Cockatiels the smallest members of the cockatoo family come from Australia. They sport a crest like the larger members of their family but only grow to a little over a foot. They are affectionate birds and the males especially are very good talkers.
In the wild cockatiels travel in flocks and are very social birds. They are ground feeders eating grasses, seeds, and insects that they find as they forage around the grasslands. They tend to congregate around water sources. All of the cockatiels available in the US are captive bred.
The naturally colored cockatiel has a dark grey body with a bright yellow face and orange cheek spots. These face colors are much more vibrant in the males. Careful breeding has resulted in a number of other color varieties. Some of the more popular varieties are Pied, Lutino, Cinnamon, Pearl, Whiteface and Albino.
In the Pied variety white and yellow replaces about 3/4 of the dark grey body feathers. The Lutino Cockatiels have an all white to yellow body. In the Cinnamon variety the normal dark grey body feathers are tan to brown. The Pearl Cockatiels have lighter colors along the shafts of their grey body feathers and darker edges giving a scalloped appearance, this is usually stronger in females than males. The Whiteface varieties lack yellow pigment so yellow and orange areas are all white. The Albinos are pure white with red eyes.
There are two factors that affect the price of a cockatiel. One of course is color and the other is whether the babies were hand raised. Hand raised babies command a higher price because of the time involved but results in a bird that is more used to human interaction so they tend to be more social with their owners. Depending on these factors prices normally range from about $40 to $150 per bird.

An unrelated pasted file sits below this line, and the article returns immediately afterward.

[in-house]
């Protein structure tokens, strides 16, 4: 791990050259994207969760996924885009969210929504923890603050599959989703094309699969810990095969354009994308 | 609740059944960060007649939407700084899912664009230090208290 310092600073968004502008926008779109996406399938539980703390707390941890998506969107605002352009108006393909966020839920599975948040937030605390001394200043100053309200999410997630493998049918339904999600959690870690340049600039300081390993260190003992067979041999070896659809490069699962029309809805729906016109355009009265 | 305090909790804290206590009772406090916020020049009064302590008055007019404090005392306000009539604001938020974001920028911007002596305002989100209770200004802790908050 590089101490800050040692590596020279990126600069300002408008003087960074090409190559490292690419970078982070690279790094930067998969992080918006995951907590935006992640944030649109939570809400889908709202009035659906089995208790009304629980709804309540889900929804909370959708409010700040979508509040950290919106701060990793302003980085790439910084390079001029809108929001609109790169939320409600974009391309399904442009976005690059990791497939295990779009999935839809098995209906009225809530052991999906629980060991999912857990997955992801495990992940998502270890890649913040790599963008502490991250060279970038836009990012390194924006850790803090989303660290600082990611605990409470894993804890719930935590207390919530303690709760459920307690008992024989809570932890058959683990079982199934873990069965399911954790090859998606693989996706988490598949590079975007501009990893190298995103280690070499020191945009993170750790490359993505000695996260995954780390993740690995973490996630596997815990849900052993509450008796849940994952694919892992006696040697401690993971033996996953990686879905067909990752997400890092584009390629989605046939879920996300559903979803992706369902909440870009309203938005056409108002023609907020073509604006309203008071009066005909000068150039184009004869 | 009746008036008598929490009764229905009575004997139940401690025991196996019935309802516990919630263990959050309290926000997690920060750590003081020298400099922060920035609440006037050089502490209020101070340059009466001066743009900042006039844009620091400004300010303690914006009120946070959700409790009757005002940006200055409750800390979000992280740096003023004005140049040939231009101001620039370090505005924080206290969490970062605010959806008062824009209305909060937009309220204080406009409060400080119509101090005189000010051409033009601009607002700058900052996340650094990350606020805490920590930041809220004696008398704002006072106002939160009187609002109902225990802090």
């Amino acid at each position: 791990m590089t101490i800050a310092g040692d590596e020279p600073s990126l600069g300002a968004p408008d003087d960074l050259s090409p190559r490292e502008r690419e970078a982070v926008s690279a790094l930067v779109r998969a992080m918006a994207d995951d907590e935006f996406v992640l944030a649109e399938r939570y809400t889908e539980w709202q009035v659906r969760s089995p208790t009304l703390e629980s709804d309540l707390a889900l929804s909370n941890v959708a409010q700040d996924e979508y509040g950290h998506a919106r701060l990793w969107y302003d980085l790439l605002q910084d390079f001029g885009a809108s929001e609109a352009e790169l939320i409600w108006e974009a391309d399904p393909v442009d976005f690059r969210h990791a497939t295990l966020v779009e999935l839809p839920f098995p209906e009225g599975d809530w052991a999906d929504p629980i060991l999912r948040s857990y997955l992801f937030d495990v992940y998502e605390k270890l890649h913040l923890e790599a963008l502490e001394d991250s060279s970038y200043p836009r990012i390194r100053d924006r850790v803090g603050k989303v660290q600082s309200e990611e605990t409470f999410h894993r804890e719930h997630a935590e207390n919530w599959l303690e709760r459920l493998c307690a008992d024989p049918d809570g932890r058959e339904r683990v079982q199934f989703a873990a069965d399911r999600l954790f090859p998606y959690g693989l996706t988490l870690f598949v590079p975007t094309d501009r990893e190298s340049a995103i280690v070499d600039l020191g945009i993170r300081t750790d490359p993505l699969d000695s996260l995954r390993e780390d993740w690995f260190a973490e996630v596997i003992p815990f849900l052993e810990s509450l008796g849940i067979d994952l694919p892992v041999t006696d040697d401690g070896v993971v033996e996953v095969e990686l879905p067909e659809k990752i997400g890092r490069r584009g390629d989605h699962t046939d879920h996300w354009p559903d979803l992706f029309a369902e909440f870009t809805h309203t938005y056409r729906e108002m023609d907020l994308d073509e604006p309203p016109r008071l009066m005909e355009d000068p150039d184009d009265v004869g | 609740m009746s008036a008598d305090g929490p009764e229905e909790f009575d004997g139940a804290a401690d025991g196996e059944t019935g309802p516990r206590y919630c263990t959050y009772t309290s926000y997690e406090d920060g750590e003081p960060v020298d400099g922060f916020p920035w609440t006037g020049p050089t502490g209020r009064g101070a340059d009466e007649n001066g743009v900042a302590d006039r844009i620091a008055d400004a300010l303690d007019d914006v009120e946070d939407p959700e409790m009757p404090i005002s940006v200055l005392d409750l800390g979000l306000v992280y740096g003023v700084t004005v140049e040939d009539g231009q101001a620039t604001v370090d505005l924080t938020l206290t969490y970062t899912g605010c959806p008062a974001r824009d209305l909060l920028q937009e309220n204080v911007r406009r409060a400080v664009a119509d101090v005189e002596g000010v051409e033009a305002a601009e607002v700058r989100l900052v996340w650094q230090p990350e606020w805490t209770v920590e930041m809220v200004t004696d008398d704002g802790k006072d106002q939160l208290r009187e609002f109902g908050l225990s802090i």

Cockatiels are about a foot or a little more in length and weigh in the neighborhood of 3-4 ounces when full grown. When it comes to cages bigger is always better but a pair can be kept in a cage about 2 feet in all dimensions. About an hour a day minimum outside of the cage is important for socialization and stimulation. Those birds kept in smaller cages will need more time out of it.
Given proper care and nutrition cockatiels normally live 15-20 years but individuals living well into their 20's are not all that uncommon. They are not strong talkers usually whistling instead and the males are usually more vocal than the females but both tend to be quieter than other parrots. A cockatiel's voice is not as clear as some of the parrots but they can develop a large vocabulary that can often be understood by their owner. Cockatiels are usually more vocal at dusk and dawn.
Cockatiels produce a fine dust used to waterproof their feathers requiring at least a couple of baths a week to prevent a build up which dulls the feathers and can cause respiratory problems. Some enjoy the water and will willingly bathe themselves if a bathing container is provided and some don't resisting even a mist bath however this is a necessary part of their care.
Regular care includes daily watering and feeding a nutritious diet consisting of about a third each of seed, quality pellets and a variety of fresh fruit and vegetables. The cage bottom material should be changed about 3 times a week, the bottom washed weekly and the cage disinfected monthly.